UCSD opens huge, cathedral-like engineering center aimed at reshaping the human experience


UC San Diego is set to open a massive, cathedral-like engineering center that will exponentially expand the school’s efforts to do everything from transforming plant viruses into human vaccines to programming self-driving cars to navigate safely through heavy fog.

Franklin Antonio Hall, which cost $180 million to build, will feature 13 “collaboratories,” glass-enclosed open spaces intended to maximize the ability of faculty and students from different disciplines to work together, possibly side-by-side with engineers from industry.

The four-story building is named after Qualcomm co-founder Franklin Antonio, a UCSD graduate who supported the school for decades, in part because its researchers were able to help his company become one of world’s largest chipmakers.

Antonio died in May at the age of 69, long after donating $30 million to help develop the nearly 200,000 square foot building, which is now part of the emerging skyline as the ‘UCSD is experiencing unprecedented growth.

Scientists and engineers will begin occupying the building in September, filling the space devoted to chip technology, renewable energy, wearable sensors, health and medicine, robotics, privacy and security. digital security and artificial intelligence.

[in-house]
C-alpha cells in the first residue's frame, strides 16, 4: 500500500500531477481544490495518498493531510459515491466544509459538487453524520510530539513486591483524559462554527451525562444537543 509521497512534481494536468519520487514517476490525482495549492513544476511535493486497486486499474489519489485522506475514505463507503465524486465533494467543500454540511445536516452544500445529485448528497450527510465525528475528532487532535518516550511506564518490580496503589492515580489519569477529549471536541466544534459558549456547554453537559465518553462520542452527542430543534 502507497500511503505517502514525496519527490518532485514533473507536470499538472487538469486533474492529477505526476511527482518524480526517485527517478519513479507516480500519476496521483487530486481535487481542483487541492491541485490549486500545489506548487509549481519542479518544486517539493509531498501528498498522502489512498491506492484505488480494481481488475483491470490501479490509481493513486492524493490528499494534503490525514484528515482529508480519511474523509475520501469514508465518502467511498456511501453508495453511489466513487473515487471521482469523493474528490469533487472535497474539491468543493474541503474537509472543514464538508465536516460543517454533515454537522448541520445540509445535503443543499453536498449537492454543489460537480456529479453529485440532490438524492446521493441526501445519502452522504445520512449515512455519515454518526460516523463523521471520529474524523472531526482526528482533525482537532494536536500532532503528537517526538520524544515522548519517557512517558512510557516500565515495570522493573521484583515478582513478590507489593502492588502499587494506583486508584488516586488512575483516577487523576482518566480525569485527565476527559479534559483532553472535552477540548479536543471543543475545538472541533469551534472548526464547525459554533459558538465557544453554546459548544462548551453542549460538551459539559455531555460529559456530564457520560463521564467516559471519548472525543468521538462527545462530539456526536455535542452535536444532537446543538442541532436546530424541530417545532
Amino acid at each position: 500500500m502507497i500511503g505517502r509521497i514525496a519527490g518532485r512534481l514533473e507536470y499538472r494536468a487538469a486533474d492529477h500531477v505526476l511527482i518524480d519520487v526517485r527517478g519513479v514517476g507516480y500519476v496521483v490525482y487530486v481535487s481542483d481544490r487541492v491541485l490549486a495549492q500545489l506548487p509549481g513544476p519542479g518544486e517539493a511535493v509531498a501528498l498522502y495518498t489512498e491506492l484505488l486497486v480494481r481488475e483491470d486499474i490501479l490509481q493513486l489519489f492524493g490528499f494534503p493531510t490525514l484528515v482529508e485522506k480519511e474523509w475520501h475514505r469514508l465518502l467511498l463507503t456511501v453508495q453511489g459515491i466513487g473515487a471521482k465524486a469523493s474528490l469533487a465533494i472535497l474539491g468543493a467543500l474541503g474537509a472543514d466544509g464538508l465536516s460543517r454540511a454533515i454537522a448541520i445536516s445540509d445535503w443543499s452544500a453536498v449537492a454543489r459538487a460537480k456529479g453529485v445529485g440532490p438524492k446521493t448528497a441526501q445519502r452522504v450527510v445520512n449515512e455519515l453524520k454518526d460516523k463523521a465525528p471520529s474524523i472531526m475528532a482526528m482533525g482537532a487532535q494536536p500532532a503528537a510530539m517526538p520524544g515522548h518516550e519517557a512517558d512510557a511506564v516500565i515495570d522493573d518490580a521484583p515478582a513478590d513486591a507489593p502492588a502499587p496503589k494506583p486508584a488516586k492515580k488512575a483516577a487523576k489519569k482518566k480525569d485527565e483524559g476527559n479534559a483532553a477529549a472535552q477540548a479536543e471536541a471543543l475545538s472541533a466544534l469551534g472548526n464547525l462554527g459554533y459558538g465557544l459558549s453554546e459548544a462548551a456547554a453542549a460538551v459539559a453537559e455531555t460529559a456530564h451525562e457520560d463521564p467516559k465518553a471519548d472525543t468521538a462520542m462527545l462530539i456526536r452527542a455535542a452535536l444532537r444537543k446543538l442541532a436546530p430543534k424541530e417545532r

UC San Diego opens Franklin Antonio Hall, a $180 million high-rise engineering center.

(Bill Wechter/For the San Diego Union-Tribune)

The doors will open when the time is right.

The Jacobs School of Engineering at UCSD needs space. Its enrollment hit a record 9,713 students last fall, nearly 2,400 more than a decade ago.

And many engineering professors work in areas where government and industry are making huge investments in academic research, particularly efforts to produce smaller, cheaper, and more powerful batteries for electric vehicles.

The matter took on added urgency on Aug. 25 when the California Air Resources Board voted to phase out the sale of new gas-powered cars by 2035. The move also came as the Biden administration signed legislation that will provide to semiconductor companies more than $52 billion to expand chip manufacturing. The effort will require more research assistance from US universities. And that could benefit chip users like Apple, which says it will have 5,000 workers in San Diego County by 2026. UCSD is trying to build a deeper relationship with Apple.

UC San Diego professor Patrick Mercier (left) discusses ideas with Qualcomm senior executive John Smee at Franklin Antonio Hall.

UC San Diego professor Patrick Mercier (left) discusses ideas with Qualcomm senior executive John Smee at Franklin Antonio Hall.

(Bill Wechter/For the San Diego Union-Tribune)

UCSD – which raised $172.3 million in research funding last year – has also attracted funds to create wearable sensors that produce “actionable” information, such as data that could indicate that a person was about to suffer a heart attack or an epileptic seizure.

Franklin Antonio Hall “is an optimistic vision of a digital future where science and technology are used to help people pursue health and happiness,” said engineering dean Al Pisano, who raised funds public and private to finance the centre.

The building’s laboratories sit beneath two towering atriums that will bathe the interior in sunlight on clear days.

“You can stand down and look up, or stand up and look down, and see half of what’s in the building,” Pisano said.